In China, a person’s “guardian” is determined by procedures indicated in the “General Provisions of Civil Law of the People’s Republic of China.” The provisions stipulate that the guardian is usually the spouse, parent, son/heir, or sibling. Generally the determination as to which of those individuals becomes the guardian is based on an informal negotiations among family members. If the family members cannot come to an agreement, then a representative from the Neighborhood Committee or Villager’s Committee will mediate. In case a determination still cannot be made, the court may become involved. Since there may be a conflict of interest between family members and the patient, all the five cities instituted regulations stating that family members or guardians “causing damage to persons with mental disorders shall bear civil liability according to law” as a safeguard.
These regulations also do not direct other non-medical authorities to play a role in involuntary admission and treatment. While some have argued that limiting physicians’ discretion is a means to reduce the frequency of involuntary admissions (Hoyer, 2000
), others have found that compulsory admission rates or quotas are not significantly lower in countries with non-medical authorities deciding on compulsory admission (Dressing, & Salize, 2004
Our review of the mental health legislation in the five cities of China indicates that the lack of detailed procedures regarding the implementation of admission and treatment remains an important shortcoming. Although the policies stipulate that patients should be given the reasons for their confinement, explicit guidelines on precisely how the cause for confinement is to be communicated, how to get informed consent, how to appeal an admissions or treatment decision, as well as mechanisms for getting legal representation involved in the process of admission or appeal, are not included in the legislation. As a result, the articles of these legislations articles read more like general statements of goals or principles than procedures to be operationalized or mandates which can be enforced. The lack of specificity in these articles will allow the aim of protecting patients’ rights to remain more at the level of theory than practice. Thus, we suggest that more detailed operational guidelines for mental health care in these cities should be developed.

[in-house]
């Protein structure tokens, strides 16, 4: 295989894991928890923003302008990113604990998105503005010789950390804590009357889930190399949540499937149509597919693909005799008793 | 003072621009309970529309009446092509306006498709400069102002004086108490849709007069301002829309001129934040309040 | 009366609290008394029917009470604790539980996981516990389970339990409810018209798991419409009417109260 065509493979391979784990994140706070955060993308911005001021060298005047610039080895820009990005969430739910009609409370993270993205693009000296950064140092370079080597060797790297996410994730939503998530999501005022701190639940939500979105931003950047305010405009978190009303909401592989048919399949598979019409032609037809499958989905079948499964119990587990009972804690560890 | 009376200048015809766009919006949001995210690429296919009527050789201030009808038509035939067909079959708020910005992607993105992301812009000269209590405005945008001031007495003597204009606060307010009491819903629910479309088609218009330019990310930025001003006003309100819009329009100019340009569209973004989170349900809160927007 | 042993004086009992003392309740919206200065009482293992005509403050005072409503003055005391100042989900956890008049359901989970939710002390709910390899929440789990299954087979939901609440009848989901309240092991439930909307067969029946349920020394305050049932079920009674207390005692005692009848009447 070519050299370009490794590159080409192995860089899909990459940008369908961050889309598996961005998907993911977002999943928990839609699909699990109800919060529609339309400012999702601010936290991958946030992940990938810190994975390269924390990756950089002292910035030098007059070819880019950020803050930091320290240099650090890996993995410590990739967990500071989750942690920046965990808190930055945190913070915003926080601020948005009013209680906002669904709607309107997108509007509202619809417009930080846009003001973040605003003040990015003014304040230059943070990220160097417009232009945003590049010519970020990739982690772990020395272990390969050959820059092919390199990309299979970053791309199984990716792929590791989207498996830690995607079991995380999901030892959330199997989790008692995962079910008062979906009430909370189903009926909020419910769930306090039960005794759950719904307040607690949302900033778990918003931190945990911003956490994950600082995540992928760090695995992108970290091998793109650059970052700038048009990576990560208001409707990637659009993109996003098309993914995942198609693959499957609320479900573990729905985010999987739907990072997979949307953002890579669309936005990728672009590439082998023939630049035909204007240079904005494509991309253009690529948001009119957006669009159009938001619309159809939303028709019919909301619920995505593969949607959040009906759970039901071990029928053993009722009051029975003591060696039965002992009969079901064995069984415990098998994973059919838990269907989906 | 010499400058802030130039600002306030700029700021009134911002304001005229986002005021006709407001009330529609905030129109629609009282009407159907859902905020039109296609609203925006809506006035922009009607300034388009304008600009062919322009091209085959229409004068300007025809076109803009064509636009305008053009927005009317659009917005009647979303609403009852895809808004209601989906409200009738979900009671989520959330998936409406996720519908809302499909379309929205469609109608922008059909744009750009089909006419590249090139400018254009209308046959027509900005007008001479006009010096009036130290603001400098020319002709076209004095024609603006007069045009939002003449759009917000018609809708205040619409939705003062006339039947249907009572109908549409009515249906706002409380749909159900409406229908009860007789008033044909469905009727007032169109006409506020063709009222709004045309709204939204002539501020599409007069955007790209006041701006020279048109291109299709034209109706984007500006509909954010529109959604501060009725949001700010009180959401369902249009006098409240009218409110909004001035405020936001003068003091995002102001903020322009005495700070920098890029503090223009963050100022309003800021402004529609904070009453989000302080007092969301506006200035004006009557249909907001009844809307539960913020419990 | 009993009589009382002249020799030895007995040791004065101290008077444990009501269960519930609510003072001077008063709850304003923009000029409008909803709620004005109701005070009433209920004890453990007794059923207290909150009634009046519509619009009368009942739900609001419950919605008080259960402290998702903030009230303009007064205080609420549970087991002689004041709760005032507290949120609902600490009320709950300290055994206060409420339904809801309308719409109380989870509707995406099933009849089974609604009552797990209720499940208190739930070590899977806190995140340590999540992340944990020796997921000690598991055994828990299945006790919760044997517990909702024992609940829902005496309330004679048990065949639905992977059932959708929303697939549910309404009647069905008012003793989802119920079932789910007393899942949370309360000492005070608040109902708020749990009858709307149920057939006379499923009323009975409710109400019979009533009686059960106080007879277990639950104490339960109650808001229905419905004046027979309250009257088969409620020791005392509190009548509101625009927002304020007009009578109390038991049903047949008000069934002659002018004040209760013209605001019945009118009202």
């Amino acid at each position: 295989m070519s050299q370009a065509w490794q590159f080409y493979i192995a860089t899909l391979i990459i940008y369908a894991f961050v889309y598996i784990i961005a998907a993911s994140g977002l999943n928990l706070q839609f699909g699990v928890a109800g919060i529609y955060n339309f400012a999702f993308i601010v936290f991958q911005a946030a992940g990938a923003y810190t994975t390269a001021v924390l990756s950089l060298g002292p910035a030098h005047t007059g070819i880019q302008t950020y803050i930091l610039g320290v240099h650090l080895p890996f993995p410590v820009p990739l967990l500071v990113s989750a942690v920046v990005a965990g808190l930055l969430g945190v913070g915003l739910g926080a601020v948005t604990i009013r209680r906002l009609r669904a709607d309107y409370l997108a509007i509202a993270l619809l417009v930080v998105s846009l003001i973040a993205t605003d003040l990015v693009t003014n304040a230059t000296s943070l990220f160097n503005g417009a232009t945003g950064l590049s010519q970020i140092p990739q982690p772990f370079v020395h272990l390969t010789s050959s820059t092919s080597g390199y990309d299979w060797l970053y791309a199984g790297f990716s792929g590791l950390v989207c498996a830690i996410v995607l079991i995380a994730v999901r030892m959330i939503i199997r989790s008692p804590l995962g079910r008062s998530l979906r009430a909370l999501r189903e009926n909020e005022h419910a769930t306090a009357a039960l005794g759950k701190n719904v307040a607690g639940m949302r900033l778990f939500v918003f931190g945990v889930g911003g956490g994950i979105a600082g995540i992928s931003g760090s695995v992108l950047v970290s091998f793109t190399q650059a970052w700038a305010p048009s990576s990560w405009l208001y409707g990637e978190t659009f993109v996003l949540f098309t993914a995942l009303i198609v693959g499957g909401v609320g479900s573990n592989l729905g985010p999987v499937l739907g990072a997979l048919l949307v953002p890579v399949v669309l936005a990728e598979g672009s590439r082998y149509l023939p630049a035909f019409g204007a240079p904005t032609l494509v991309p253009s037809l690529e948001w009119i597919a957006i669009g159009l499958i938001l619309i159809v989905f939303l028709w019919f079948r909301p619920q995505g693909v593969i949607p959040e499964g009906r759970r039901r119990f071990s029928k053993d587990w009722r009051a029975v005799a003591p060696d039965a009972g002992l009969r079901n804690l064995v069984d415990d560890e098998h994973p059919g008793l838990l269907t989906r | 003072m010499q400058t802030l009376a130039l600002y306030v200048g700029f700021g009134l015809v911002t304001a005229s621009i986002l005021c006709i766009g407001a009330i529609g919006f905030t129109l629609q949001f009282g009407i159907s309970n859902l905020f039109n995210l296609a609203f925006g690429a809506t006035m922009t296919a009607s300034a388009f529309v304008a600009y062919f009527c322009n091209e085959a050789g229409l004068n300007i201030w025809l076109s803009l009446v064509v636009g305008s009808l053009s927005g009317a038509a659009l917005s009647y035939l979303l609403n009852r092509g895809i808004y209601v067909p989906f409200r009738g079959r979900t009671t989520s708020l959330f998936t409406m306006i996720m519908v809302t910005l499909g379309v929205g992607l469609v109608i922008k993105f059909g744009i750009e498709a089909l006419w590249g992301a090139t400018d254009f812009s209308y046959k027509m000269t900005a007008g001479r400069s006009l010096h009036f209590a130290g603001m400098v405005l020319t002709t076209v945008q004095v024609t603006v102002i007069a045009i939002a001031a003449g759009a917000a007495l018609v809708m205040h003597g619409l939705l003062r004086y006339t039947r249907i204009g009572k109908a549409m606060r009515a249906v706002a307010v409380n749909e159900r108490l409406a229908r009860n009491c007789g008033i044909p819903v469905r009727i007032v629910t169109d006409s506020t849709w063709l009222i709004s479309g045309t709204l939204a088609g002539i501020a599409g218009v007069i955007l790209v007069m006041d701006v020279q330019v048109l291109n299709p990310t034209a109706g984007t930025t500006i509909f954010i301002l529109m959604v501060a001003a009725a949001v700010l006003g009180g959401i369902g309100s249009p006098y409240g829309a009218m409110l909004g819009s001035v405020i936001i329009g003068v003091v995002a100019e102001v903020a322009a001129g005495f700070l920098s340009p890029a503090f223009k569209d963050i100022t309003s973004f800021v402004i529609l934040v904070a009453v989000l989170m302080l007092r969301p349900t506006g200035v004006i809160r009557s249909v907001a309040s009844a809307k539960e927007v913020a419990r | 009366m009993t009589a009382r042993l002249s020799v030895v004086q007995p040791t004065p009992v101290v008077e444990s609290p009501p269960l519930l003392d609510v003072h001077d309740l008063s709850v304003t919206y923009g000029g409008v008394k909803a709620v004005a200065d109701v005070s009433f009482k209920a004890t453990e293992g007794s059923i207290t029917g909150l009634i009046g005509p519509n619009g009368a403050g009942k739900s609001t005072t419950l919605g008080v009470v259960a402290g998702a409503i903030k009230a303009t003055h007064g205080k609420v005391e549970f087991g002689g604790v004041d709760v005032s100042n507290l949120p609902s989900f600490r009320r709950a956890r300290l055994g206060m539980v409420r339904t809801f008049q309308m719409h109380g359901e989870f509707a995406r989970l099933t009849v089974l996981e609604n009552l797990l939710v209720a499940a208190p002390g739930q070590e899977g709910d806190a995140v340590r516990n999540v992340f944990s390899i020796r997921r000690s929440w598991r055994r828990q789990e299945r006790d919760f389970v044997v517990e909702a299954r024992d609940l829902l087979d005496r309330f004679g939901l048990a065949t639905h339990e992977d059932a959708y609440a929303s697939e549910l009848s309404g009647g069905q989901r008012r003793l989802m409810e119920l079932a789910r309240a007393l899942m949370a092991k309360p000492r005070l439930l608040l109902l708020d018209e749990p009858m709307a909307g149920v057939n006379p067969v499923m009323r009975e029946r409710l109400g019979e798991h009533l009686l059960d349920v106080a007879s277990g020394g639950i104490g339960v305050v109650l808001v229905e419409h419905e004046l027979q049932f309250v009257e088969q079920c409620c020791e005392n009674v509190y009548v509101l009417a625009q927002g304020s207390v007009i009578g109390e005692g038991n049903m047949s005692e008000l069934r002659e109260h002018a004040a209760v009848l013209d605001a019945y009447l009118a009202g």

Another shortcoming our research has identified is the lack of oversight and review mechanisms regarding the appeal of involuntary admissions and treatment. Although a patient can appeal to the public health authorities or the courts according to the Regulation on the Handling of Medical Malpractice (State Council, 2002), there are still no mechanisms – aside from malpractice claims – for ensuring that hospitals abide by the new regulations. Thus, the draft of National Mental Health Law mandates setting up an independent ethical committee to review ethical and procedural issues related to involuntary admission or treatment and other violations of patients’ human rights. It mandates that such a committee should be composed of at least one legal practitioner, a health care practitioner, and representatives of the patient’s family.
Many of the shortcomings of the mental health regulations in the five cities we have reviewed reflect a longstanding bias which prioritizes the patient’s right to receive treatment over the patient’s rights and autonomy. This has been a source of criticism of Chinese mental health policy. Current drafts of the National Mental Health Law recognize this and place new emphasis on patient rights.
Although so many defects exist in these legislations, what we want to argue is that there has been progress at the level of legislation; and by highlighting this progress, we hope to encourage wider, national level, legislative reforms as well as increased efforts to actually bring the new legislation from formality to reality. We are not naive enough to believe that legislation alone is the answer. Many good laws go unenforced. But in the case of China at least, we consider that the formalization of reform in municipal legislation marks a very positive step in the wider effort to improve mental health care, and it is for this reason that we feel it important to call attention to the praiseworthy components of the new municipal laws, as well as call attention to those areas that, in our opinion, warrant further review.